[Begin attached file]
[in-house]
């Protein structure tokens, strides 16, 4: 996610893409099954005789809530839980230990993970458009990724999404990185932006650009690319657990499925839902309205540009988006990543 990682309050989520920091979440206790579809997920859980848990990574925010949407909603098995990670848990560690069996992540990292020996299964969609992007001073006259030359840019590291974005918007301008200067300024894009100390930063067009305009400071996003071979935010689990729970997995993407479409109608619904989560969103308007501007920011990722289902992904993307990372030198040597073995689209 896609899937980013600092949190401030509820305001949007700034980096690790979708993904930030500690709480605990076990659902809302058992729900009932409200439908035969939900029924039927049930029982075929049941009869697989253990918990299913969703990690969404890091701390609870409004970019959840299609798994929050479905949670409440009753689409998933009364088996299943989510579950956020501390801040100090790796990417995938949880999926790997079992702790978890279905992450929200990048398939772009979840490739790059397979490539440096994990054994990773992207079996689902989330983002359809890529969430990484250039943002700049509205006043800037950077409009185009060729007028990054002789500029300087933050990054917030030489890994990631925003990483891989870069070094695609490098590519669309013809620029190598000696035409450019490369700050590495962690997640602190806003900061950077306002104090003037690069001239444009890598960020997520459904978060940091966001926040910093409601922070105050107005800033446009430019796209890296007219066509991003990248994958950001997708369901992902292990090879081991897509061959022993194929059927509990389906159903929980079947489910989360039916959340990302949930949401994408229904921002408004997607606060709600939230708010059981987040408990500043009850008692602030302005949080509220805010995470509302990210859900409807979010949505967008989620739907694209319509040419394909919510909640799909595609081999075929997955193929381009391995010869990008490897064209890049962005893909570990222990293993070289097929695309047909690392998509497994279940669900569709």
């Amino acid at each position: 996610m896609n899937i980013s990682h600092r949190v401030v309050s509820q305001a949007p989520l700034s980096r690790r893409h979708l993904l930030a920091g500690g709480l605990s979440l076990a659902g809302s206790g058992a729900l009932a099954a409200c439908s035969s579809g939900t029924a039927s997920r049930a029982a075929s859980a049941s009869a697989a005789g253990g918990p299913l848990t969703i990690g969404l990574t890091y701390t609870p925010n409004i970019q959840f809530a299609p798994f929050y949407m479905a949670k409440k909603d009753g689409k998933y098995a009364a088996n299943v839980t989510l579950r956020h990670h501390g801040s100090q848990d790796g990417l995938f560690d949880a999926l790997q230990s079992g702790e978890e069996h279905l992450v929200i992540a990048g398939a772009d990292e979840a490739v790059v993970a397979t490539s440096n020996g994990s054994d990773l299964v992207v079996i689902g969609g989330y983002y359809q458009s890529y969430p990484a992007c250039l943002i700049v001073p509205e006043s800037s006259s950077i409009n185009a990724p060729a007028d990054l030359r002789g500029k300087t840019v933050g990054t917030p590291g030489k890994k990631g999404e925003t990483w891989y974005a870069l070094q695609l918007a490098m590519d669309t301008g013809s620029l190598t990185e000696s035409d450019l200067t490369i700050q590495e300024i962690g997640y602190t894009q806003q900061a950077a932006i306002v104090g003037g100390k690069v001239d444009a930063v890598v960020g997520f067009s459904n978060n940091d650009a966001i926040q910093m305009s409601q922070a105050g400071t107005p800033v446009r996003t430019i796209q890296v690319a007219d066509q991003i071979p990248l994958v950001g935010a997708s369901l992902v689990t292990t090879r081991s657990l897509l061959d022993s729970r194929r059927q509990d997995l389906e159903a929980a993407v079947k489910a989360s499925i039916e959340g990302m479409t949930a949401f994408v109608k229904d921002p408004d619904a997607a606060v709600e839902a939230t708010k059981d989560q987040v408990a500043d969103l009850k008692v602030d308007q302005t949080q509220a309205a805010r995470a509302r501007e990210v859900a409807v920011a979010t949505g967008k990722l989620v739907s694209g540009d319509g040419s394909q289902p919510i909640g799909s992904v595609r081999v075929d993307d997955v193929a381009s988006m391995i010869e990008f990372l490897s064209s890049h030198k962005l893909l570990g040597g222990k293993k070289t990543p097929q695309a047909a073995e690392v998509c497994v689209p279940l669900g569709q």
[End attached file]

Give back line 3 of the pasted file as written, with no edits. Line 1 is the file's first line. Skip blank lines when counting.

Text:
């Amino acid at each position: 996610m896609n899937i980013s990682h600092r949190v401030v309050s509820q305001a949007p989520l700034s980096r690790r893409h979708l993904l930030a920091g500690g709480l605990s979440l076990a659902g809302s206790g058992a729900l009932a099954a409200c439908s035969s579809g939900t029924a039927s997920r049930a029982a075929s859980a049941s009869a697989a005789g253990g918990p299913l848990t969703i990690g969404l990574t890091y701390t609870p925010n409004i970019q959840f809530a299609p798994f929050y949407m479905a949670k409440k909603d009753g689409k998933y098995a009364a088996n299943v839980t989510l579950r956020h990670h501390g801040s100090q848990d790796g990417l995938f560690d949880a999926l790997q230990s079992g702790e978890e069996h279905l992450v929200i992540a990048g398939a772009d990292e979840a490739v790059v993970a397979t490539s440096n020996g994990s054994d990773l299964v992207v079996i689902g969609g989330y983002y359809q458009s890529y969430p990484a992007c250039l943002i700049v001073p509205e006043s800037s006259s950077i409009n185009a990724p060729a007028d990054l030359r002789g500029k300087t840019v933050g990054t917030p590291g030489k890994k990631g999404e925003t990483w891989y974005a870069l070094q695609l918007a490098m590519d669309t301008g013809s620029l190598t990185e000696s035409d450019l200067t490369i700050q590495e300024i962690g997640y602190t894009q806003q900061a950077a932006i306002v104090g003037g100390k690069v001239d444009a930063v890598v960020g997520f067009s459904n978060n940091d650009a966001i926040q910093m305009s409601q922070a105050g400071t107005p800033v446009r996003t430019i796209q890296v690319a007219d066509q991003i071979p990248l994958v950001g935010a997708s369901l992902v689990t292990t090879r081991s657990l897509l061959d022993s729970r194929r059927q509990d997995l389906e159903a929980a993407v079947k489910a989360s499925i039916e959340g990302m479409t949930a949401f994408v109608k229904d921002p408004d619904a997607a606060v709600e839902a939230t708010k059981d989560q987040v408990a500043d969103l009850k008692v602030d308007q302005t949080q509220a309205a805010r995470a509302r501007e990210v859900a409807v920011a979010t949505g967008k990722l989620v739907s694209g540009d319509g040419s394909q289902p919510i909640g799909s992904v595609r081999v075929d993307d997955v193929a381009s988006m391995i010869e990008f990372l490897s064209s890049h030198k962005l893909l570990g040597g222990k293993k070289t990543p097929q695309a047909a073995e690392v998509c497994v689209p279940l669900g569709q």